Can your brand be more accessible?

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A special thank you to Big Duck and authors Wing-Sze Ho and Sandy Zimmerman for permission to reprint their article here.

What is “accessible”?

Dictionary definitions of accessible include general ideas like “able to be easily obtained or used” or “easily understood.” In the context of communications and design specifically, however, the term “accessibility” refers to very specific practices around ensuring that our messages are inclusive and usable by everyone, including the millions of individuals with partial sight such as blindness, low vision, color‑blindness, and with many other disabilities and situations. Here we look to the ADA (Americans with Disabilities Act) for guidance on wayfinding signage and other situations and especially to the Web Content Accessibility Guidelines (WCAG), which have defined best practices on screen.

Where does accessibility meet branding?

Wing-Sze Ho, Graphic Designer at Big DuckAll brands—especially nonprofit brands—should strive to be inclusive and free from barriers. If we ignore these practices, we should consider who we might be missing—who are we excluding? Nonprofit brands should be easily understood, easily usable, and engaging to all.

At Big Duck, we are growing our own skills and understanding around accessibility and learning to approach it as a mindset, rather than a “one and done” goal. Because brands incorporate a multitude of channels and forms of communication, there’s no one checklist or cheat sheet to subscribe to. However, we need to ensure that the designs we develop are equipped to meet the accessibility standards on a website, on wayfinding signage, and more, while still expressing their unique personalities. So, as designers, we are learning to ask ourselves questions like: What colors are we specifying and how will we ensure proper color contrast online? What fonts are we choosing and will that help foster legible communication? What other positive accessibility practices can an organization implement and reinforce within its brand guidelines?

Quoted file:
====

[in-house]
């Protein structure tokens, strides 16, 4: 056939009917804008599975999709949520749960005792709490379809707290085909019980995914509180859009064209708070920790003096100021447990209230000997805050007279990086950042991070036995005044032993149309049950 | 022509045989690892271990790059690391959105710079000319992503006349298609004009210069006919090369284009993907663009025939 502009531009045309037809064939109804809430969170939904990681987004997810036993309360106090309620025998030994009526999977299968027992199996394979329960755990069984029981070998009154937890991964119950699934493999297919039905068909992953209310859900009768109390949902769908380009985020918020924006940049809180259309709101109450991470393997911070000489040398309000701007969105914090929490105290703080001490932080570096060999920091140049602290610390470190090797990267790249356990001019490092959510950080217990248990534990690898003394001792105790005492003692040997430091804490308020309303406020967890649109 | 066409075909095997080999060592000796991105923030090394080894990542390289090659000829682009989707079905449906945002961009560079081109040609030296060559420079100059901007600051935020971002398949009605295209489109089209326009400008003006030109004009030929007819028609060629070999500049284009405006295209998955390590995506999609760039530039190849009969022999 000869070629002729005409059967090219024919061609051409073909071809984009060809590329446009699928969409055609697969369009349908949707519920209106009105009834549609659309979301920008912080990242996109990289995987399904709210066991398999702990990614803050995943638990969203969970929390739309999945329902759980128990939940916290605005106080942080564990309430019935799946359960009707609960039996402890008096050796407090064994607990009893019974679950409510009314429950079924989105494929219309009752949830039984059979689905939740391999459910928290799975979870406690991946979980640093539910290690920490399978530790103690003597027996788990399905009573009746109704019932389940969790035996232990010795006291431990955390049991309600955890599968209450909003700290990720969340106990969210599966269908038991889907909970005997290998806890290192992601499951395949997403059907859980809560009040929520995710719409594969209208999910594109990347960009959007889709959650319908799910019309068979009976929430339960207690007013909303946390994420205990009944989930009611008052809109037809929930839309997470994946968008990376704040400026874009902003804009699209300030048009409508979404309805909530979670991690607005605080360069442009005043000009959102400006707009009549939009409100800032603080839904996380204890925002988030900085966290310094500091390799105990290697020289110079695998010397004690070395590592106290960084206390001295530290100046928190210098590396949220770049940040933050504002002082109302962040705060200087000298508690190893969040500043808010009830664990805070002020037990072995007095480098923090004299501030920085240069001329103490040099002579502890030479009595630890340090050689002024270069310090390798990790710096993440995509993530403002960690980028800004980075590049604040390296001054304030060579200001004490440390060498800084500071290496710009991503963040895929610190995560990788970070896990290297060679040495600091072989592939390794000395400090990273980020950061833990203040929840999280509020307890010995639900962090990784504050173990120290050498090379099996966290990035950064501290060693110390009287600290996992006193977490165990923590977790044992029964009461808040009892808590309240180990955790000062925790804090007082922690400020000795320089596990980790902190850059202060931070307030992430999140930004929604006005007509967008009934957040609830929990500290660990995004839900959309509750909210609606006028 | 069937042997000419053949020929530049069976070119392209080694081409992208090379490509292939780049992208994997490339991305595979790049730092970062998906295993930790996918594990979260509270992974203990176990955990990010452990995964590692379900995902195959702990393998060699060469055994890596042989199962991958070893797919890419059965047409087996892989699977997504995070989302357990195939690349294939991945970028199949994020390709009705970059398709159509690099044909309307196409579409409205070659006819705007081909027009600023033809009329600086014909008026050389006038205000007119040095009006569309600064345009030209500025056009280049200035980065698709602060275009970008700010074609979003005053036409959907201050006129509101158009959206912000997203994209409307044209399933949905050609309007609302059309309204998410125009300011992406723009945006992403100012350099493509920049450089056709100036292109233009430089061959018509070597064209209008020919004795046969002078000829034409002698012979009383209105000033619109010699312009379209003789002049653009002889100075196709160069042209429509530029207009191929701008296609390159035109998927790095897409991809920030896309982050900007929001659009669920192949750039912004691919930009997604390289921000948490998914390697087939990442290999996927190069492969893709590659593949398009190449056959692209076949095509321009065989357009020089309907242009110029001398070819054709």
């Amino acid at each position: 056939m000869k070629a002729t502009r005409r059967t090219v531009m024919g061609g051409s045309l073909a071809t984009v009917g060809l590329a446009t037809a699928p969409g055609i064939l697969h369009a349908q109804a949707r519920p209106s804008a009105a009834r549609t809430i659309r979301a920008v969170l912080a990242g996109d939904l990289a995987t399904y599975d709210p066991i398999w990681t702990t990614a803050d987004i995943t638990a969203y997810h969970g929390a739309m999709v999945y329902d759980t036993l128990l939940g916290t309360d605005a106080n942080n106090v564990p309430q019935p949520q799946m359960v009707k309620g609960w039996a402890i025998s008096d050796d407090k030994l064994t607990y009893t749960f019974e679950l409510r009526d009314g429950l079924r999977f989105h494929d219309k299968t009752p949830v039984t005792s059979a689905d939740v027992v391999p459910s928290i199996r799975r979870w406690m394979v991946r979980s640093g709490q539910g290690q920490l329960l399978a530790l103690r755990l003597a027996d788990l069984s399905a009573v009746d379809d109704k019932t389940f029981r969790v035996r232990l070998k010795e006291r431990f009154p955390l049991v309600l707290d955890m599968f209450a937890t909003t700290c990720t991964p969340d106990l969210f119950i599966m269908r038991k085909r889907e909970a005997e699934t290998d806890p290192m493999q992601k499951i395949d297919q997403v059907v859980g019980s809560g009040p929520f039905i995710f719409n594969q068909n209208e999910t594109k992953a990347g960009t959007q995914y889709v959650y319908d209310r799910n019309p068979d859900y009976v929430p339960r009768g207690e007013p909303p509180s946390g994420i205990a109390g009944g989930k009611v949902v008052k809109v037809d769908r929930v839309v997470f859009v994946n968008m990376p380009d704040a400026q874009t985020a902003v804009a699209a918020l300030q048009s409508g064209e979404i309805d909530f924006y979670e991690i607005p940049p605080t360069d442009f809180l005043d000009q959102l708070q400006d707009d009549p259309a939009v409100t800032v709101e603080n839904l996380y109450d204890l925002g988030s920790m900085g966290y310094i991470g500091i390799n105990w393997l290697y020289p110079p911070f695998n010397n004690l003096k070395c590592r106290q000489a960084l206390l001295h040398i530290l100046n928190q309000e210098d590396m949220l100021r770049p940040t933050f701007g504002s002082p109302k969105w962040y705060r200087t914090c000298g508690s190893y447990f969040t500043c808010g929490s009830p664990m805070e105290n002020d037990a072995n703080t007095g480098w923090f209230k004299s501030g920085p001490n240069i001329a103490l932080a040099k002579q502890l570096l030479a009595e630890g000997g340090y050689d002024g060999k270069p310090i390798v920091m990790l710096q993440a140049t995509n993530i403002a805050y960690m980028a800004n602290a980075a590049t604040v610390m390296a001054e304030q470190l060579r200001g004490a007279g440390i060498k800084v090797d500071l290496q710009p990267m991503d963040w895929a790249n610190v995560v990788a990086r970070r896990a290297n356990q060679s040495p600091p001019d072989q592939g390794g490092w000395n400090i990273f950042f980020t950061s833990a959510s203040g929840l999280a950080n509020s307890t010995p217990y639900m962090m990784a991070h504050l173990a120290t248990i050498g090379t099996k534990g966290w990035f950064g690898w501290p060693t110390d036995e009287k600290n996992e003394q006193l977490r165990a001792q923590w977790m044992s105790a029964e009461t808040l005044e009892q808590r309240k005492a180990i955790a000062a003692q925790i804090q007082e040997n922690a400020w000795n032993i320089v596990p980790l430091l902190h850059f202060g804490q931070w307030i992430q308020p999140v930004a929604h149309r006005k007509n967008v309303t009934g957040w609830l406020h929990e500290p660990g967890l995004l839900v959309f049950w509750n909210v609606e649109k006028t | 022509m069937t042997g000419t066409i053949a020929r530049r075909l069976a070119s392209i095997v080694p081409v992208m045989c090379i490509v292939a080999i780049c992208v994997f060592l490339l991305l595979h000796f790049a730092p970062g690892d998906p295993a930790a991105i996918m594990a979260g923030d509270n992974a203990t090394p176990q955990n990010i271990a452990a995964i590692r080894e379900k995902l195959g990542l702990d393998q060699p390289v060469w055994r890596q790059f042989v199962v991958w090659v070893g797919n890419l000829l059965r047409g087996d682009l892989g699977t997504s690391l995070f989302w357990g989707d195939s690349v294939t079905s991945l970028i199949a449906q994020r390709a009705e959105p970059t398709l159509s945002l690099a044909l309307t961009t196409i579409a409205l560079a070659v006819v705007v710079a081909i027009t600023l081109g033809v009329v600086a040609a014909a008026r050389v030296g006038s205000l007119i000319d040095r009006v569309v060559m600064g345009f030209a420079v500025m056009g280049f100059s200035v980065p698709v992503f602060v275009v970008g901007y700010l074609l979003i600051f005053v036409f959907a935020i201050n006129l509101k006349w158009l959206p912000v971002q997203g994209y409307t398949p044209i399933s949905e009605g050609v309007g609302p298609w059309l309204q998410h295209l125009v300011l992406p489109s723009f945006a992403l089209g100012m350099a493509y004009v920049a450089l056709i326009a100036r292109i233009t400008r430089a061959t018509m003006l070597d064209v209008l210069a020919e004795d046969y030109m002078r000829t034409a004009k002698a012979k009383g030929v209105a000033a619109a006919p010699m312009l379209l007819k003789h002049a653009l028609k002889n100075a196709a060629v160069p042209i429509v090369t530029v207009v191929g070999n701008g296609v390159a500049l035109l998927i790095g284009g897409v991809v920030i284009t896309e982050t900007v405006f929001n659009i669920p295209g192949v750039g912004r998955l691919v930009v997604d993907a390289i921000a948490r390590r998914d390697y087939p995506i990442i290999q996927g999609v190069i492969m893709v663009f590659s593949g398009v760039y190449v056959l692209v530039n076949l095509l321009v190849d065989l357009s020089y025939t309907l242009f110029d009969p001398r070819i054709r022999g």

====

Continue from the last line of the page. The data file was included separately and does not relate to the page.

Contrast

Sandy Zimmerman, Design Director at Big DuckWith partial vision like color blindness in mind, contrast is key when it comes to color choices. We don’t need to limit our color choices, but we do need to ensure that when a brand presents content (especially on the web), we can do so without relying upon color to convey important distinctions or meaning. For example, if we want light pink as a primary brand color, we need to be aware that we’ll need to pair that light pink with a dark color for presenting information with sufficient contrast. This is important with text, but also situations like data visualization, where color is often relied upon for differentiation.

There are many online tools, such as from Web AIM that allow you to test your own color values and provide you with a color contrast ratio, or from Use All Five, which allows you to enter multiple color combinations at a time. We now make it a standard practice to include these color contrast charts in brand guides, so that it is available to all users of the brand. Here’s an example from TSC Alliance’s new brand, which shows color combinations are accessible and which ones to stay away from or use carefully.

TSCAlliance-color-accessibility

Legible typography

In addition to color contrast, when it comes to typography, consider font and layout choices with legibility in mind. Choose brand typefaces that are clear and distinct at both large and small scales, rather than overly decorative or complicated options. We should also avoid very light weights of a font. Be mindful of minimum type sizes, and adequate line spacing and letter spacing. If more stylistic choices are utilized, it is best to save them for larger display text, rather than body copy. Check out this blog article for some great examples of best practices regarding type and color.

Other considerations

Your brand guide can be a great place to document and remind users of various practices when it comes to the experience of your brand in the world beyond these design-specific suggestions. For example, you might consider implementing guidelines around using ASL interpretation at your events, using captions and alt text for all images on your website, social media, and even on PDFs distributed to the public. You might also consider an online tool like Userway that allows users to shift contrast (and various other adjustments) to signal that your organization is prioritizing and investing in inclusion.

By committing to barrier-free access for everyone, your organization can reach not only a wider audience who shares your values, but also enhance your brand presence. Improving their experience with you and the usability of your materials becomes a foundation for building positive relationships. To keep that commitment ongoing, ensure that accessibility practices are an integral part of your workflow and then continue to mindfully identify new opportunities to further cement it into the culture of your organization.

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